TEHRAN (AFP): An Iranian lawmaker made a rare stand Tuesday to criticize the controversial “morality police,” following protests over the death of a young woman they had arrested, local media reported.
Public anger has grown since authorities on Friday announced the death of Mahsa Amini, following her arrest by the police unit responsible for enforcing Iran’s strict dress code for women, including the wearing of the headscarf in public.
The 22-year-old died in hospital after three days in a coma.
Her death comes amid growing controversy both inside and outside Iran over the conduct of the morality police, known formally as the Gasht-e Ershad, or “Guidance Patrol.”
Jalal Rashidi Koochi, a member of parliament, told the ISNA news agency that “Gasht-e Ershad is wrong because it has had no result except loss and damage for the country,” adding that “the main problem is that some people resist accepting the truth.”
Koochi questioned if the current policy of enforcing those breaking dress regulations was effective.
“Do the people who are taken to these explanatory classes by the Guidance Patrol become conscious and repent when they come out?” Koochi said, ISNA reported.
The UN decried Mahsa Amini’s death in custody after she was arrested by Iran’s “morality police” and the violent crackdown on protests over her death, demanding an independent investigation.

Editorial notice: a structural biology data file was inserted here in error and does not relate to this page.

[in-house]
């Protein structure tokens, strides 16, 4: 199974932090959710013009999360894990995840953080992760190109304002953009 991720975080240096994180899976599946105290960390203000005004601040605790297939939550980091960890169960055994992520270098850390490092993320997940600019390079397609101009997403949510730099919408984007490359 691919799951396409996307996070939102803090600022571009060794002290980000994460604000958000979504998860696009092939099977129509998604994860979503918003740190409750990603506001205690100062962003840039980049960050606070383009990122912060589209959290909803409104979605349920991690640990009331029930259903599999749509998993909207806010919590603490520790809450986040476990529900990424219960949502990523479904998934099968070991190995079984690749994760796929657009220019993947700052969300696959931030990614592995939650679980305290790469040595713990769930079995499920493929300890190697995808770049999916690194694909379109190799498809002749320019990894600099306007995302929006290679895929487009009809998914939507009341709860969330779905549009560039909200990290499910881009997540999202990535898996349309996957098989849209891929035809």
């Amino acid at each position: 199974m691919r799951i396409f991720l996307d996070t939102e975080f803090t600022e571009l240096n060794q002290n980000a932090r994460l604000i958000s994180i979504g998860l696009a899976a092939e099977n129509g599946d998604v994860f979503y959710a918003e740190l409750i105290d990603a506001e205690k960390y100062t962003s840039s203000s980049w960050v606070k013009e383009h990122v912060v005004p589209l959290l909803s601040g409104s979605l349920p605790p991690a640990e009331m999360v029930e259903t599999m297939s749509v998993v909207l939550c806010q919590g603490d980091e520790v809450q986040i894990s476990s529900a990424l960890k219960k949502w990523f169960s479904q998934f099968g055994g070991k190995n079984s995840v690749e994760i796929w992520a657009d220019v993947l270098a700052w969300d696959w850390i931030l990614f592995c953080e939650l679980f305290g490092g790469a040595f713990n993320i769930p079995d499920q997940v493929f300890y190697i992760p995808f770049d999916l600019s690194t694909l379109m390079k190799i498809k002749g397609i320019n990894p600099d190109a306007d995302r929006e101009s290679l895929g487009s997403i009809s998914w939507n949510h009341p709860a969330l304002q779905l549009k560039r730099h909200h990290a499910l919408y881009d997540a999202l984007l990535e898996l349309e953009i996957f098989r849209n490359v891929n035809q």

“Acting UN High Commissioner for Human Rights Nada Al-Nashif today expressed alarm at the death in custody of Mahsa Amini… and the violent response by security forces to ensuing protests,” the rights office said in a statement.
“Mahsa Amini’s tragic death and allegations of torture and ill-treatment must be promptly, impartially and effectively investigated by an independent competent authority, that ensures, in particular, that her family has access to justice and truth,” Al-Nashif said in the statement.
There are reports that the 22-year-old was “beaten on the head with a baton, and her head was banged against the vehicle by the so-called morality police,” the UN statement said.
On Sunday, police made arrests and fired tear gas in the dead woman’s home province of Kurdistan, where some 500 people had protested, some smashing car windows and torching rubbish bins, reports said.
On Monday, demonstrations were held in Tehran, including in several universities, and the second city Mashhad, according to the Fars and Tasnim news agencies.
Protesters in Tehran were dispersed by “police using batons and tear gas,” according to Fars news agency.
“Several hundred people chanted slogans against the authorities, some of them took off their hijab (headscarves),” Fars added.
Tehran Governor Mohsen Mansouri on Tuesday said the protests in the capital were “fully organized with the agenda to create unrest,” in a post on Twitter.
“Burning the flag, pouring fuel on the roads, throwing stones, attacking the police, setting fire to motorcycles and garbage cans, destroying public property… is not the work of ordinary people,” he said.
State news agency IRNA reported protests on Monday in other provinces of the country including Kermanshah in the west, Gilan in the north, Razavi Khorasan in northeast and Yazd in the center.